Then came tea, and afterwards a victory medal for each child presented by Mr. Bond. And all the afternoon there were the sports to watch, and a wonderfully caparisoned steed to ride, led by an oriental gentleman beautifully attired and a hurdy gurdy which played whenever the Band was at rest, and dancing in the tent to finish the day, altogether a very happy time.

Crazies Hill Notes

The Peace Day Celebrations were duly held at Crazies Hill on July 19th, and many appear to have thoroughly enjoyed the day, in spite of the inclemency of the weather. Over three hundred people, old and young, were entertained to dinner and tea. A Cricket match, Married Versus Single, resulted in a close victory for the Single eleven. Then followed sports, for which there were many entries, and a tug-of-war. In the evening, a firework display brought to a close a memorable occasion.

The congratulations of all are due to the Committee on having organised a most successful day’s proceedings, which will long be remembered by those who took part in the festivities.

Wargrave parish magazine, August 1919 (D/P145/28A/31)

Advertisements

Pigs scattered over Wargrave, Knowl Hill and Crazies Hill

When food was in increasingly short supply, some turned to keeping pigs.

The Wargrave Pig Club

The Annual Meeting was held on the 13th February. The Report and Balance Sheet were presented showing a balance on hand on 31st December last of £31 2s. 4d. The following is a copy of the Report:-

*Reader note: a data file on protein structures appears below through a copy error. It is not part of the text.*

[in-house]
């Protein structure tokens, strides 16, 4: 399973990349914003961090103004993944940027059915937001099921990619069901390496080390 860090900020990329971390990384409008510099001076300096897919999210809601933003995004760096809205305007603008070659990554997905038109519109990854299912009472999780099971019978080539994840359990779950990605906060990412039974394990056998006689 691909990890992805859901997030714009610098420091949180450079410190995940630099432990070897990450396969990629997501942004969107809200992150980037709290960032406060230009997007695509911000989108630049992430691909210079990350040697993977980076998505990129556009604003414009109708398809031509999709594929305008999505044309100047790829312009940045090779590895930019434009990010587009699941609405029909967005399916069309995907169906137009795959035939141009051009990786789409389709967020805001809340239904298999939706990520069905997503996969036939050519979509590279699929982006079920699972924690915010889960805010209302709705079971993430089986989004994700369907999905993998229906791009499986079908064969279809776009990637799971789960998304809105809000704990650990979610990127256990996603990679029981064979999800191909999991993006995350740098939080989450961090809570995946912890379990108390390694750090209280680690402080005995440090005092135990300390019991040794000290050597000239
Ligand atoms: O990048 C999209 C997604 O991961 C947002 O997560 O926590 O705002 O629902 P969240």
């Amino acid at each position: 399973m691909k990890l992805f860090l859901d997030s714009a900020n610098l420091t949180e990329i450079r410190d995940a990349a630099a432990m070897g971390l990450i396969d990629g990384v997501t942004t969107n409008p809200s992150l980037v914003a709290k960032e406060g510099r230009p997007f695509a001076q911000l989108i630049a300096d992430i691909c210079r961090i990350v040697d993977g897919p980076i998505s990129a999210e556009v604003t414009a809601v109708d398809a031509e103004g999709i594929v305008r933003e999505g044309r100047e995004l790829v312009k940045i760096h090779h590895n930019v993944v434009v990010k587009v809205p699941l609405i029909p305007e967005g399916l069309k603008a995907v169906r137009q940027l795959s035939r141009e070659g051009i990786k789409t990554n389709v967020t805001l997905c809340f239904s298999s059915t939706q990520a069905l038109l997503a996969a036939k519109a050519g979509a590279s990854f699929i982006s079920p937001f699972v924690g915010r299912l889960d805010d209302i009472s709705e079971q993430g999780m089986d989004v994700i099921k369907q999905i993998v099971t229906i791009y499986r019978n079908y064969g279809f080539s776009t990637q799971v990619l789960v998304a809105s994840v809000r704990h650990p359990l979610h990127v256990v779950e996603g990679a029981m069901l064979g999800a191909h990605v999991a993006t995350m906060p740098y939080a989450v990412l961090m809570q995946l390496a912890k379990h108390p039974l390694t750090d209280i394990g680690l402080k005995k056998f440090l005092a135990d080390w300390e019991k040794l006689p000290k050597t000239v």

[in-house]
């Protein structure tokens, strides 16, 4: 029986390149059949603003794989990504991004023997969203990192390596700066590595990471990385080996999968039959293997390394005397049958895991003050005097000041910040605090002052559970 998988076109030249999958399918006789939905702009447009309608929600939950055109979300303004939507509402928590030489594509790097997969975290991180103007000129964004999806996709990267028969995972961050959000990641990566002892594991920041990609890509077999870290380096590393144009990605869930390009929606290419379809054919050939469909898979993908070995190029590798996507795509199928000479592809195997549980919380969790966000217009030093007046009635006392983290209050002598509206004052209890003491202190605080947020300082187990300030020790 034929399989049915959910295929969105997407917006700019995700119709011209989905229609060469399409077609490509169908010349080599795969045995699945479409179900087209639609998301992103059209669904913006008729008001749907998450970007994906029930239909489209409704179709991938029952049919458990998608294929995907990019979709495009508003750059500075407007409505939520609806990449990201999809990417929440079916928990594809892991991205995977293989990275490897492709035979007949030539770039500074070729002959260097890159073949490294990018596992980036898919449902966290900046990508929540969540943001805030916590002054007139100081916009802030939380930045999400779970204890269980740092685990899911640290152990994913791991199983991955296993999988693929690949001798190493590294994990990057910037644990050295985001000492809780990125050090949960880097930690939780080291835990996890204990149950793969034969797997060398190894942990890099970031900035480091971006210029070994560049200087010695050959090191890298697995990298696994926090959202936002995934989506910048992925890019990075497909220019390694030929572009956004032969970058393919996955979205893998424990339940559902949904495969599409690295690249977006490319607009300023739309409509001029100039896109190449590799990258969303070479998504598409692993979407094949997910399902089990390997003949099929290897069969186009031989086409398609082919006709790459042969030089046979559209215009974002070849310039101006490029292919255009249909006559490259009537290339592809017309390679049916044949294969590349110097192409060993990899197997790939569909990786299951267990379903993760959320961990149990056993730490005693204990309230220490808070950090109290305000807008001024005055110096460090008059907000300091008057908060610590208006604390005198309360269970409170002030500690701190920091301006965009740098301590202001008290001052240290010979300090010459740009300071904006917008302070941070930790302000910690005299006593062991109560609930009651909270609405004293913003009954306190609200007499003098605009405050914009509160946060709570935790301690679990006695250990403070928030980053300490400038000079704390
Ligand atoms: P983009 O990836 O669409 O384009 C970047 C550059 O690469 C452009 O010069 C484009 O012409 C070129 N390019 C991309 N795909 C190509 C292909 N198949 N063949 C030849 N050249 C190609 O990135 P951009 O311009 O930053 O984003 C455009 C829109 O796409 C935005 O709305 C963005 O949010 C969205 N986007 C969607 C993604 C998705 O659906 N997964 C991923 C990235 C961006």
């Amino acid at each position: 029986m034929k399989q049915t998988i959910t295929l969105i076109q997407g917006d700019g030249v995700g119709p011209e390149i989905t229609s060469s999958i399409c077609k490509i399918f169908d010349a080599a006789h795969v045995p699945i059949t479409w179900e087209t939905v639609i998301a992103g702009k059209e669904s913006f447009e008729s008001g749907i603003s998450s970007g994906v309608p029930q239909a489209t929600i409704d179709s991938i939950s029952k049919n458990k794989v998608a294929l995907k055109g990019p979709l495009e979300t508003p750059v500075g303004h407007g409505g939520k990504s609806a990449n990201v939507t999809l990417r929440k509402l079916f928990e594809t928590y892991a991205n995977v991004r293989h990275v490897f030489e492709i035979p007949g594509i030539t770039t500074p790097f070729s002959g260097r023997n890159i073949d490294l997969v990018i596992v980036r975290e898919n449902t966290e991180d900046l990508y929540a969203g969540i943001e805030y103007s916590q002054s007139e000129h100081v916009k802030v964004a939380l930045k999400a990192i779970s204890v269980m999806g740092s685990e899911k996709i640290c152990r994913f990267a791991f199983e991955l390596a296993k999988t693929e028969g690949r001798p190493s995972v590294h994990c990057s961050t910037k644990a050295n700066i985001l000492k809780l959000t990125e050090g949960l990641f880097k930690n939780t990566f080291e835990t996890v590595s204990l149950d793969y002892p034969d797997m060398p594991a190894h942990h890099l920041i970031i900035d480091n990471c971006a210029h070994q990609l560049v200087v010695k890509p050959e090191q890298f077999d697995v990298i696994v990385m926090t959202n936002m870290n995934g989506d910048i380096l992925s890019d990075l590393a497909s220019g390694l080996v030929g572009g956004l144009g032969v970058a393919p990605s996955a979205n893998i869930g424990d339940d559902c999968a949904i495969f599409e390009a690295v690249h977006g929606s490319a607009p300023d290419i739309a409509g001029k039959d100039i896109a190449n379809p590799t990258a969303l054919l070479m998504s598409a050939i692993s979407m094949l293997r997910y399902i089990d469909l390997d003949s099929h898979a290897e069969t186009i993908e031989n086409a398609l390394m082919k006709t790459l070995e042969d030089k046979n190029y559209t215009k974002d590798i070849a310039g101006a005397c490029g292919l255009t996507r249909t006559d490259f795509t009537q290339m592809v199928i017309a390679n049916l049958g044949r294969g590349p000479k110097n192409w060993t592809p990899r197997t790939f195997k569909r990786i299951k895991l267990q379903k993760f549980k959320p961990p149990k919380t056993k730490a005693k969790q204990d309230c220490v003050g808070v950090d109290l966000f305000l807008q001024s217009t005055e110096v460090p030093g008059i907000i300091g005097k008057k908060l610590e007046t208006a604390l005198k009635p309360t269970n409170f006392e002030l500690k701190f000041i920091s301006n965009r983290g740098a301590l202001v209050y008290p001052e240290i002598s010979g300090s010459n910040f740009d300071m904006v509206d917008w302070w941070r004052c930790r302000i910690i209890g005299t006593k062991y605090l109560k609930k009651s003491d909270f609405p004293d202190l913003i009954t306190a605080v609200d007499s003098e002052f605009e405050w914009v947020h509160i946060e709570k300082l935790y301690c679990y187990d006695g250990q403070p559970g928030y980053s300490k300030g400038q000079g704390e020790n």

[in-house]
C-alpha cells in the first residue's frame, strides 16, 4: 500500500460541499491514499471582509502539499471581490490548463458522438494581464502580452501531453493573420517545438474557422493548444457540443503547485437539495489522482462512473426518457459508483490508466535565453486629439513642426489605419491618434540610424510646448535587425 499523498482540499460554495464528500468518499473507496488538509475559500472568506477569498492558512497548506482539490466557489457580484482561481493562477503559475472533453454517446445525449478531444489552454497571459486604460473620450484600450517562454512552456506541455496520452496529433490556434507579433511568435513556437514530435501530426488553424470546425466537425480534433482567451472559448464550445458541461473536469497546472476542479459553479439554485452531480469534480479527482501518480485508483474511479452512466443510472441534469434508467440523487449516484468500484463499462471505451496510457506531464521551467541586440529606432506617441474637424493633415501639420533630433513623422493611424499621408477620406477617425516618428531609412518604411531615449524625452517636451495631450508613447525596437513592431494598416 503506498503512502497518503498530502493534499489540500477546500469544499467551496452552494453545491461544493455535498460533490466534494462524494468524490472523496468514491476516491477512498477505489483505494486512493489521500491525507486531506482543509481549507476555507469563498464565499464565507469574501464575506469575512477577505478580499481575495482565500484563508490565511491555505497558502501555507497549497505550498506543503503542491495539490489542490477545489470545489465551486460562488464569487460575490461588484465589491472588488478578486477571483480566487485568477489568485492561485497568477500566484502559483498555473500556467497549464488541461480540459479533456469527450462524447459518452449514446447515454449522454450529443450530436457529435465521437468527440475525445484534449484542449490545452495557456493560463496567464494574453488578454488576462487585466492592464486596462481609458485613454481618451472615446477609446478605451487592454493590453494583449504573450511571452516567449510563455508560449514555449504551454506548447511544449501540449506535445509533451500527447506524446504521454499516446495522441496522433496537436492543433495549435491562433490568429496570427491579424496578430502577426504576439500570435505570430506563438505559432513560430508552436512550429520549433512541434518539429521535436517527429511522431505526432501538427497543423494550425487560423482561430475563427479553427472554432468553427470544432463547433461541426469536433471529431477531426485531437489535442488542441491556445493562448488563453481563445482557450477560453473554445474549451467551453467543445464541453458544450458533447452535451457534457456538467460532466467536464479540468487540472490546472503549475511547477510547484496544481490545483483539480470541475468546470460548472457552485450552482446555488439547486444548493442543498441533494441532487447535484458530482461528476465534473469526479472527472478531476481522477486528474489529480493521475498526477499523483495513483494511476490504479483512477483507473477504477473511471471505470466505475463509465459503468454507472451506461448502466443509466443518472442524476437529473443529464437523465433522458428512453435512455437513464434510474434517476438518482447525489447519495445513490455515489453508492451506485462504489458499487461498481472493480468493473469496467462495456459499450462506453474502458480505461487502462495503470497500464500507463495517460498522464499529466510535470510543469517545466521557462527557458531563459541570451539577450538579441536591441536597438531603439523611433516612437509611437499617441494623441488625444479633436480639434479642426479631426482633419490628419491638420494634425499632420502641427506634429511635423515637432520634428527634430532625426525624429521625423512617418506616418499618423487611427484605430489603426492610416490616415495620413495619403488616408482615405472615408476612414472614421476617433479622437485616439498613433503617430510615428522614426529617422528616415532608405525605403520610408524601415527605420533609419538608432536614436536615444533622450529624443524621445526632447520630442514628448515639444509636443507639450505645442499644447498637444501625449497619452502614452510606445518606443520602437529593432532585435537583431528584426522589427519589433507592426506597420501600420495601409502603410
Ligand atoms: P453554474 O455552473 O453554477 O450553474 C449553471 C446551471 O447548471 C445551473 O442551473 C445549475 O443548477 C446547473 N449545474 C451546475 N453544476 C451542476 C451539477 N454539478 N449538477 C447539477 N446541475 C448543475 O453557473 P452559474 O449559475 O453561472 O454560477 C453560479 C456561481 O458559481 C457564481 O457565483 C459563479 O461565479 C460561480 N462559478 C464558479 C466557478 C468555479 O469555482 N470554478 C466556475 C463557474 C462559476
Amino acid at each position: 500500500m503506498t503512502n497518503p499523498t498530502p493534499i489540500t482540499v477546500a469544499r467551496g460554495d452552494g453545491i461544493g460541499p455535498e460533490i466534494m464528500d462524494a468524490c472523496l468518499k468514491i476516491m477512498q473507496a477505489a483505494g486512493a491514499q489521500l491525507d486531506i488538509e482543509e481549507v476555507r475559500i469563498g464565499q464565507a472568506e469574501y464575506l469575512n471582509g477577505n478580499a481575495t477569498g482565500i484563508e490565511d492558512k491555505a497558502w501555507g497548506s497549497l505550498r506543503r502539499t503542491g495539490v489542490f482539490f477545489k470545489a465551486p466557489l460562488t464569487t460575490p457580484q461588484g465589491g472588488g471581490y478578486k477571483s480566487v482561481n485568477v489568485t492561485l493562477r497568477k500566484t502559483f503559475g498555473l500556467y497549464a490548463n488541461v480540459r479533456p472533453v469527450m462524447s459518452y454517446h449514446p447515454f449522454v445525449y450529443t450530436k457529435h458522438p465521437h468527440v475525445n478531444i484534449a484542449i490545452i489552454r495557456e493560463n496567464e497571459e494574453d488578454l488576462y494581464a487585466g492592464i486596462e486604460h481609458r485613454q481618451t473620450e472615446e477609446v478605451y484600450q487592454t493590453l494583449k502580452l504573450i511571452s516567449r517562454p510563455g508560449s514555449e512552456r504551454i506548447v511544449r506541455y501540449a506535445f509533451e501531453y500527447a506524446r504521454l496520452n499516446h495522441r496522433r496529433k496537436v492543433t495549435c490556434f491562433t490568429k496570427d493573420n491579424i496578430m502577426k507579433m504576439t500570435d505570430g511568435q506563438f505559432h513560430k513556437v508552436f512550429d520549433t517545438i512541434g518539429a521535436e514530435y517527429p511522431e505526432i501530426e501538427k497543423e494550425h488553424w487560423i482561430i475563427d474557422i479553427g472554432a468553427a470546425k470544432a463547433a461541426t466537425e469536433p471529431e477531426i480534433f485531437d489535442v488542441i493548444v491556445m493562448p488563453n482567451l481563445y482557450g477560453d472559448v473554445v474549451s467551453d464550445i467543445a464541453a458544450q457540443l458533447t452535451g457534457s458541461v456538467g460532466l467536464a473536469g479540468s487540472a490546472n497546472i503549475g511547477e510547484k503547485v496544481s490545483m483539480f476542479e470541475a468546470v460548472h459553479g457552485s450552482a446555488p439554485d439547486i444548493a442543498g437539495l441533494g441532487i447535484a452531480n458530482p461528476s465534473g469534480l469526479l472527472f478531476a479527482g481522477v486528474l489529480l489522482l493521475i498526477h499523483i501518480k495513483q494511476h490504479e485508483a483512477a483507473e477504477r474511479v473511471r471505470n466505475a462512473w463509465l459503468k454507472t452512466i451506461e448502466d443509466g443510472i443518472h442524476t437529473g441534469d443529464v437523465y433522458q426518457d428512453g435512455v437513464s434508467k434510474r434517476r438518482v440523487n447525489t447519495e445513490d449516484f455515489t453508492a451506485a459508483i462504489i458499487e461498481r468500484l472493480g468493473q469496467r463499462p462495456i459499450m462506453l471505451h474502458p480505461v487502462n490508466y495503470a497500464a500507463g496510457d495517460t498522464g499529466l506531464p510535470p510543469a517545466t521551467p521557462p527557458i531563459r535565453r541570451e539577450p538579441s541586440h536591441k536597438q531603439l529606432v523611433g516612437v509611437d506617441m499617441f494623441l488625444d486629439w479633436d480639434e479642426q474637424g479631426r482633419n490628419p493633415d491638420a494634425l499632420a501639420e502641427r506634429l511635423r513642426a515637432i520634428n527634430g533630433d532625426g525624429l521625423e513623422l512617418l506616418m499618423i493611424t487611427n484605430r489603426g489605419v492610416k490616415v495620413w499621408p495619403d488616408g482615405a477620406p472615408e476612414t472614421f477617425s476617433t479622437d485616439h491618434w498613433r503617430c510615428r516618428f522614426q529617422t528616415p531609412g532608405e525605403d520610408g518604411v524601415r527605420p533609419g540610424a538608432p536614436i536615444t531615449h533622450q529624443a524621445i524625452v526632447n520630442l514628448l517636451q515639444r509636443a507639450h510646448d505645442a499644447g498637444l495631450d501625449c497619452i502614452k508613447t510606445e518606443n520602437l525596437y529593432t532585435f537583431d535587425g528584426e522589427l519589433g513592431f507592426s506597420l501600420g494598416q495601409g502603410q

“The Wargrave Pig Club was formed at a meeting held in the Parish Room on 4th April, 1918, when the Officers and Committee for the year were elected. The membership has reached a total of 79, and at one time there were 290 pigs registered on the Club books.

The Parish Council gave permission for two rooms in the old District School buildings to be used as a store, and arrangements were made for members to attend there on Friday evenings to purchase pig food. The food has been procured by certificates issued by the Livestock Commissioner, and although there has sometimes been difficulty in getting the necessary quantity from the millers owing to the general shortage, there was only one week when millers’ offals were unobtainable. That however did not mean that the pigs were without food altogether, for, thanks to Mr. Bond generously advancing money with which to buy other kinds of pig food in large quantities, the Club had a good supply of unrationed pig meal in store, and the Committee were enabled to “carry on”. Altogether over 36 tons of feeding stuffs have been dealt with.

Mr. Bond has had erected at his own expense six capital sites on the Station Road Allotment ground which he has agreed to let to members of the Club at the low rent of 5s. a year. Five of these sites have been occupied. He also advanced money with which to purchase young pigs. 33 pigs have been so bought and resold to members at the actual cost price.

Sir William Cain provided the sum of £6 for prizes for the best bacon hog. Mr. A.B. Booth £3 3s., for porkers, and Mr. Bond £3 as extra prizes. Mr. Rose and Mr. A’Bear acted as judges, all the pigs being viewed in their own sites. The prizes were distributed at a meeting of the Club members on 3rd December.

The competing pigs being scattered over Wargrave, Knowl Hill and Crazies Hill, it occupied the judges the whole of one day for inspection. The Committee offer them their sincerest thanks for undertaking this work.